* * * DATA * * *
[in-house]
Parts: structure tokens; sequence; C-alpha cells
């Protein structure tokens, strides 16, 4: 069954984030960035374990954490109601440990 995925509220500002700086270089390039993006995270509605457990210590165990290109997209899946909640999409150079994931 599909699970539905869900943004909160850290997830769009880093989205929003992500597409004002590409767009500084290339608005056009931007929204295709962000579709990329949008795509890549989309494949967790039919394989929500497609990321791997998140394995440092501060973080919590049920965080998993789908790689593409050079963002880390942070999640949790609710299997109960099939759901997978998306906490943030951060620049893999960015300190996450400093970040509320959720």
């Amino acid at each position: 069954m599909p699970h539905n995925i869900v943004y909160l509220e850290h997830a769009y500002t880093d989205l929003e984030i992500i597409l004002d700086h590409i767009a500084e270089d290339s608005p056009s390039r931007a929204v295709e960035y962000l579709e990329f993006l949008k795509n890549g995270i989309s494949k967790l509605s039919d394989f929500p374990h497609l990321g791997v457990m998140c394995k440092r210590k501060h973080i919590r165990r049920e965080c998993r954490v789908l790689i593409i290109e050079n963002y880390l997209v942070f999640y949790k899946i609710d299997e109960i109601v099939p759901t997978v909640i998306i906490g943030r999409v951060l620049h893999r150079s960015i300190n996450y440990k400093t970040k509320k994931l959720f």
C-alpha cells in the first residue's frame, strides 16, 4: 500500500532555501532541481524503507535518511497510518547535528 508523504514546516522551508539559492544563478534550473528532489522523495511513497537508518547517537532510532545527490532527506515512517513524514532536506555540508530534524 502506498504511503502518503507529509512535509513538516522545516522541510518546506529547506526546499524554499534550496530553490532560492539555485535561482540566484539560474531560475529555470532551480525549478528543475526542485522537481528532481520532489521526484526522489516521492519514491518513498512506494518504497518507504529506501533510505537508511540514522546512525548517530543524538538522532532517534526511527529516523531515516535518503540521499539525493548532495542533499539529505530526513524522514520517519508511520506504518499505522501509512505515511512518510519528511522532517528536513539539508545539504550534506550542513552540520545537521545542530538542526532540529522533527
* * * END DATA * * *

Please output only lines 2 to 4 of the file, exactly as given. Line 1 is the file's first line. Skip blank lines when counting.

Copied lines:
Parts: structure tokens; sequence; C-alpha cells
């Protein structure tokens, strides 16, 4: 069954984030960035374990954490109601440990 995925509220500002700086270089390039993006995270509605457990210590165990290109997209899946909640999409150079994931 599909699970539905869900943004909160850290997830769009880093989205929003992500597409004002590409767009500084290339608005056009931007929204295709962000579709990329949008795509890549989309494949967790039919394989929500497609990321791997998140394995440092501060973080919590049920965080998993789908790689593409050079963002880390942070999640949790609710299997109960099939759901997978998306906490943030951060620049893999960015300190996450400093970040509320959720």
């Amino acid at each position: 069954m599909p699970h539905n995925i869900v943004y909160l509220e850290h997830a769009y500002t880093d989205l929003e984030i992500i597409l004002d700086h590409i767009a500084e270089d290339s608005p056009s390039r931007a929204v295709e960035y962000l579709e990329f993006l949008k795509n890549g995270i989309s494949k967790l509605s039919d394989f929500p374990h497609l990321g791997v457990m998140c394995k440092r210590k501060h973080i919590r165990r049920e965080c998993r954490v789908l790689i593409i290109e050079n963002y880390l997209v942070f999640y949790k899946i609710d299997e109960i109601v099939p759901t997978v909640i998306i906490g943030r999409v951060l620049h893999r150079s960015i300190n996450y440990k400093t970040k509320k994931l959720f």